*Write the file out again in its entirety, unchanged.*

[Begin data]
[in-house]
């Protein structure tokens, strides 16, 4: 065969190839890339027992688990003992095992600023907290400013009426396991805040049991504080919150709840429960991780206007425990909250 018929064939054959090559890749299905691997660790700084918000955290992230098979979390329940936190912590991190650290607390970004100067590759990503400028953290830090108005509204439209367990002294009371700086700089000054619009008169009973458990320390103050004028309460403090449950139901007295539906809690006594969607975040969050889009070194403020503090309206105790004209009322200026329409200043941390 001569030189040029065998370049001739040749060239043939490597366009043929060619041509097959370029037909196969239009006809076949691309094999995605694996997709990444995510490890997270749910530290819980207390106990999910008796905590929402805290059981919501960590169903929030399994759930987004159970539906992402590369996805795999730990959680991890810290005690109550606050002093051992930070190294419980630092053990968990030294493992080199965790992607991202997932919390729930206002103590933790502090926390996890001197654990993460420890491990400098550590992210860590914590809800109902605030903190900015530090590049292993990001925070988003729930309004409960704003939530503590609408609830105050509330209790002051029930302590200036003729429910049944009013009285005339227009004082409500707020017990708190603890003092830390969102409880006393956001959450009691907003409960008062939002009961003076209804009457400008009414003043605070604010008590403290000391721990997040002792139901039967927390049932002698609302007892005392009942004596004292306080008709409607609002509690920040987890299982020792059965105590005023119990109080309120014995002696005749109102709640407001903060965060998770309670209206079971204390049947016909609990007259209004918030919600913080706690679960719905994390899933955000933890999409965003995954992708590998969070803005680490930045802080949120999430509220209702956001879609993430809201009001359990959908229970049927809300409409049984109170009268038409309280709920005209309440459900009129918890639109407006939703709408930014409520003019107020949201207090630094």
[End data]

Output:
[in-house]
């Protein structure tokens, strides 16, 4: 065969190839890339027992688990003992095992600023907290400013009426396991805040049991504080919150709840429960991780206007425990909250 018929064939054959090559890749299905691997660790700084918000955290992230098979979390329940936190912590991190650290607390970004100067590759990503400028953290830090108005509204439209367990002294009371700086700089000054619009008169009973458990320390103050004028309460403090449950139901007295539906809690006594969607975040969050889009070194403020503090309206105790004209009322200026329409200043941390 001569030189040029065998370049001739040749060239043939490597366009043929060619041509097959370029037909196969239009006809076949691309094999995605694996997709990444995510490890997270749910530290819980207390106990999910008796905590929402805290059981919501960590169903929030399994759930987004159970539906992402590369996805795999730990959680991890810290005690109550606050002093051992930070190294419980630092053990968990030294493992080199965790992607991202997932919390729930206002103590933790502090926390996890001197654990993460420890491990400098550590992210860590914590809800109902605030903190900015530090590049292993990001925070988003729930309004409960704003939530503590609408609830105050509330209790002051029930302590200036003729429910049944009013009285005339227009004082409500707020017990708190603890003092830390969102409880006393956001959450009691907003409960008062939002009961003076209804009457400008009414003043605070604010008590403290000391721990997040002792139901039967927390049932002698609302007892005392009942004596004292306080008709409607609002509690920040987890299982020792059965105590005023119990109080309120014995002696005749109102709640407001903060965060998770309670209206079971204390049947016909609990007259209004918030919600913080706690679960719905994390899933955000933890999409965003995954992708590998969070803005680490930045802080949120999430509220209702956001879609993430809201009001359990959908229970049927809300409409049984109170009268038409309280709920005209309440459900009129918890639109407006939703709408930014409520003019107020949201207090630094």